POV-Ray : Newsgroups : povray.binaries.misc : transformation matrix : Re: transformation matrix Server Time
18 Jun 2021 01:37:35 EDT (-0400)
  Re: transformation matrix  
From: clipka
Date: 25 Dec 2018 22:46:59
Message: <5c22f9b3$1@news.povray.org>
Am 25.12.2018 um 18:18 schrieb jr:
> hi,
> the documentation for the transformation matrix says: "... you will not use the
> matrix keyword because it is ... harder to visualize."  however, although
> "mathematically challenged", I'd like to learn to use it on occasion.
> that in mind, can someone please explain why the manual ( mentions a
> "..fourth column implicitly set to <0,0,0,1>..", but the subsequent equations do
> not include/use those values.

The underlying mathematical operation of the matrix transform is a 
multiplication of a vector (representing an original location) by a 
matrix (the transformation matrix), yielding another vector 
(representing the transformed location).

Now the simplest such operation would be a 3-component vector multiplied 
by a 3x3-component matrix to yield a 3-component vector. However, such 
an operation could only represent a true linear transformation - meaning 
there could not be a translation component; the origin (<0,0,0>) would 
always be mapped to itself.

Transformations can be "bolted on" to this concept (leading to what is 
called "affine transformations") by complementing the matrix with a 
3-component vector that is added after the matrix multiplication.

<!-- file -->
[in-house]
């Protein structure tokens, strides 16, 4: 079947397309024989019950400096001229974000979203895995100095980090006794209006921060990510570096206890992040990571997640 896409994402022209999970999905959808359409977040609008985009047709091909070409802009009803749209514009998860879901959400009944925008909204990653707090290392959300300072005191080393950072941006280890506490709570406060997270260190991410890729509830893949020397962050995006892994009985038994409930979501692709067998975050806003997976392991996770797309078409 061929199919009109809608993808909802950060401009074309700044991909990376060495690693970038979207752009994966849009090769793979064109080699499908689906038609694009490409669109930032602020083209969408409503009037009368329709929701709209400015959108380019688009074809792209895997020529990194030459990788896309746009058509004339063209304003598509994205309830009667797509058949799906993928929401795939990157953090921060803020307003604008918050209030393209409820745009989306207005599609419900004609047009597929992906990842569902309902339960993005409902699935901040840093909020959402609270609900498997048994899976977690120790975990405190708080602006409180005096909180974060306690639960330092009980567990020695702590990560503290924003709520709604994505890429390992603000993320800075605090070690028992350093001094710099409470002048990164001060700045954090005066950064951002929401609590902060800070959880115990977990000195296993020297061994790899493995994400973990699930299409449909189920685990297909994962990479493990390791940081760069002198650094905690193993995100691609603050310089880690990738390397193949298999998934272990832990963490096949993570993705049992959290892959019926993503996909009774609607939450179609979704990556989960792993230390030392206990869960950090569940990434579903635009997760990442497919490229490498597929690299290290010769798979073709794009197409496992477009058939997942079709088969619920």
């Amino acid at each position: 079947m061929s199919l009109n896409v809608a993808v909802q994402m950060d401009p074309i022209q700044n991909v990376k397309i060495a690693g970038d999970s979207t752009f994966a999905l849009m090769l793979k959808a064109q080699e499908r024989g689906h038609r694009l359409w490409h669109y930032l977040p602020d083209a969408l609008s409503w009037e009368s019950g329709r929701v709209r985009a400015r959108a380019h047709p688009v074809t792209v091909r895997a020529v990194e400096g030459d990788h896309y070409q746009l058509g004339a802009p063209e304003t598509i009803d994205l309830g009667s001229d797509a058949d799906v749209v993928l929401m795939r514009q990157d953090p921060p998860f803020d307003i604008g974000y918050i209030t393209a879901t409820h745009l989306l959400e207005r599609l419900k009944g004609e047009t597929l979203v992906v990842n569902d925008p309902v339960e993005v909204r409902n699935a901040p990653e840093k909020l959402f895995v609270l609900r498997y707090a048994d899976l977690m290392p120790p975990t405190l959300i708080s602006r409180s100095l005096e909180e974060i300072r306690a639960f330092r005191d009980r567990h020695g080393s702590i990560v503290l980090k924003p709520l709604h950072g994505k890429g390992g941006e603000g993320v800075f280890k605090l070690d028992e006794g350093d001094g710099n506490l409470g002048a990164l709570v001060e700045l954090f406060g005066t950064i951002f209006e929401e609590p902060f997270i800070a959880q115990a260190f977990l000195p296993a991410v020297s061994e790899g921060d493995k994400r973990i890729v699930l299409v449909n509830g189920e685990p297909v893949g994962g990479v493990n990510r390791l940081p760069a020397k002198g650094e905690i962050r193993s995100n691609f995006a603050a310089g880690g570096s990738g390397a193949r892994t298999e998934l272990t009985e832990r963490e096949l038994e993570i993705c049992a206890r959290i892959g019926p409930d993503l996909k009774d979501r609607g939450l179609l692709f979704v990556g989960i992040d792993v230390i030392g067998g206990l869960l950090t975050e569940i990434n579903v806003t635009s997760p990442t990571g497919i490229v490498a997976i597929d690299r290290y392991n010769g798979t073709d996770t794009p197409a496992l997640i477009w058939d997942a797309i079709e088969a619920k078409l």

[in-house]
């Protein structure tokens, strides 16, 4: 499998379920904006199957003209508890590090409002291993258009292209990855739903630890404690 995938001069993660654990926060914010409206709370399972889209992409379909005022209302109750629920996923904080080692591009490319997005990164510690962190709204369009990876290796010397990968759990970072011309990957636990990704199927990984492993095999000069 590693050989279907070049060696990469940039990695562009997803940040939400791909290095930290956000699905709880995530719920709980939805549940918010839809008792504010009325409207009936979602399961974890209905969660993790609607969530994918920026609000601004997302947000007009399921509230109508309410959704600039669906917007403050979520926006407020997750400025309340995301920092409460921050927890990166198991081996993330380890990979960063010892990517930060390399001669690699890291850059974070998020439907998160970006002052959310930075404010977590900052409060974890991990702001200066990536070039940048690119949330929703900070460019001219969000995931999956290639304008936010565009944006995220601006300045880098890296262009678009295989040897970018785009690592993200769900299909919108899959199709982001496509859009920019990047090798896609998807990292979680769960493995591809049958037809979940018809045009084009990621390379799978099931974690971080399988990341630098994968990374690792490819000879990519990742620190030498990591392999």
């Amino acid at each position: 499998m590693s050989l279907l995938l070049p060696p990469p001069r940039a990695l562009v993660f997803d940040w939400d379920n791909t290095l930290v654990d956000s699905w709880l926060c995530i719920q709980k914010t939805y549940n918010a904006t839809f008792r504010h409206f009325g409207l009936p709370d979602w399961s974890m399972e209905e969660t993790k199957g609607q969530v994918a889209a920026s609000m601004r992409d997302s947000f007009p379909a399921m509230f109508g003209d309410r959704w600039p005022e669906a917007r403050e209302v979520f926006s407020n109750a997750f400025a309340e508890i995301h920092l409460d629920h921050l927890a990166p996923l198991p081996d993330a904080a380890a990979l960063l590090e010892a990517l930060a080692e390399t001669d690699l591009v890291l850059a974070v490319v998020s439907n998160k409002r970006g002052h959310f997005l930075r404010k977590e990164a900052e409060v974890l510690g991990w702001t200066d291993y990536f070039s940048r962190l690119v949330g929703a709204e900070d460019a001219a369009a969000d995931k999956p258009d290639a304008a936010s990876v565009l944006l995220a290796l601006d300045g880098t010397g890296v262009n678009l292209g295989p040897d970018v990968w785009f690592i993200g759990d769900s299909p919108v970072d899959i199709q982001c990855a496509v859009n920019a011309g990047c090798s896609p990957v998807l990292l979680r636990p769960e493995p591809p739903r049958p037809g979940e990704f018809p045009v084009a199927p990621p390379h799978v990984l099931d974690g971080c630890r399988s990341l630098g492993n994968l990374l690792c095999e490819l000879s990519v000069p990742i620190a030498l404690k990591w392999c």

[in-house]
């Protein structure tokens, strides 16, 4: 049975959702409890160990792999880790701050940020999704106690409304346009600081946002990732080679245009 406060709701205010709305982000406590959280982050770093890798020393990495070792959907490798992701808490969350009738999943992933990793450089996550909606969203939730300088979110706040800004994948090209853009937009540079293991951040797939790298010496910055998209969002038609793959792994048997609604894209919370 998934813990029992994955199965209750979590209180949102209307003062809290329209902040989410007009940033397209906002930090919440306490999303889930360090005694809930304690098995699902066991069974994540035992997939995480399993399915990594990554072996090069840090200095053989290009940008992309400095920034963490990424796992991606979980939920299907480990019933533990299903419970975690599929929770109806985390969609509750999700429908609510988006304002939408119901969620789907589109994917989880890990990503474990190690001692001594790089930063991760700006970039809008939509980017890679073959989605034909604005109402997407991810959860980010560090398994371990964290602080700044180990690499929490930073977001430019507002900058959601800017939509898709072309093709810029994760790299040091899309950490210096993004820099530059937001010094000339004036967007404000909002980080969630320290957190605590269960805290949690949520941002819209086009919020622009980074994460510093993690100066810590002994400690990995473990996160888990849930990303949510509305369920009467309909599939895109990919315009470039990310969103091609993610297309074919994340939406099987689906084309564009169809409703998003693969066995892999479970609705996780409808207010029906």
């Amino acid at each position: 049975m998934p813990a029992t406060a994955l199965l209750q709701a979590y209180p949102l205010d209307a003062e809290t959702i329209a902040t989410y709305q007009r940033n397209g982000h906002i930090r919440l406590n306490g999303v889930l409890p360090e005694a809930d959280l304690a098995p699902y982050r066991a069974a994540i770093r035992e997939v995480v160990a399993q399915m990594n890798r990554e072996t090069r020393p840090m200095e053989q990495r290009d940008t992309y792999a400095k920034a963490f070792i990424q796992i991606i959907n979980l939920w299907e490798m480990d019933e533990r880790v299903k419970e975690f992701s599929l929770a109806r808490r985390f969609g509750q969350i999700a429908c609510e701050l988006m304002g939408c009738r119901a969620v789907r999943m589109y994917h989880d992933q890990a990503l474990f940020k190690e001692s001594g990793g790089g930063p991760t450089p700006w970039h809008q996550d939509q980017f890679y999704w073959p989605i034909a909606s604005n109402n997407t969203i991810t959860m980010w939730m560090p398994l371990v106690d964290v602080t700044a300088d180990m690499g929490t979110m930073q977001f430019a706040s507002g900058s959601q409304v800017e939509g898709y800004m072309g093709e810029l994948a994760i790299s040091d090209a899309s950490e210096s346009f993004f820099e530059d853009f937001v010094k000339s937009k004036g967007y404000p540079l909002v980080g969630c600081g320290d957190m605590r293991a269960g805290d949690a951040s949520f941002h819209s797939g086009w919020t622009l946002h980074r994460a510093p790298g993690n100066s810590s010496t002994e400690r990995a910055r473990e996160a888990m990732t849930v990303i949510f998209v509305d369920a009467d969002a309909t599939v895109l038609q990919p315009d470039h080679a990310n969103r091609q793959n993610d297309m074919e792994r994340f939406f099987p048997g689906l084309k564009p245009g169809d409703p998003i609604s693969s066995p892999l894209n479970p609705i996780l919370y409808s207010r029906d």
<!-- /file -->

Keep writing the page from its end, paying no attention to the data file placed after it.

The resulting data structure can be considered a 4x3 matrix, with the 
last row[*] having special semantics: While the other rows are 
multiplied with the respective coefficient of the original vector, this 
last row is added "as is", without any multiplication.

Alternatively, we can pretend that the 4th row is multiplied by 1 before 
adding. We can also pretend that this factor of 1 is a 4th component of 
the original vector.

It turns out that this idea can be taken even one step further, by using 
4-component vectors all throughout (with the 4th component being fixed 
to 1), and a 4x4-component matrix. To make this work, the last column[*] 
of such a matrix must also be fixed, and have the coefficients {0,0,0,1}.

(It should be noted that this is just a fancy way of looking at the very 
same algorithm, some magic sleight of hand to soothe people with OCD.)

[*There is disagreement between mathematicians and computer graphics 
people about how to write matrices; where one faction uses columns and 
rows, the other instead uses rows and columns, respectively.]

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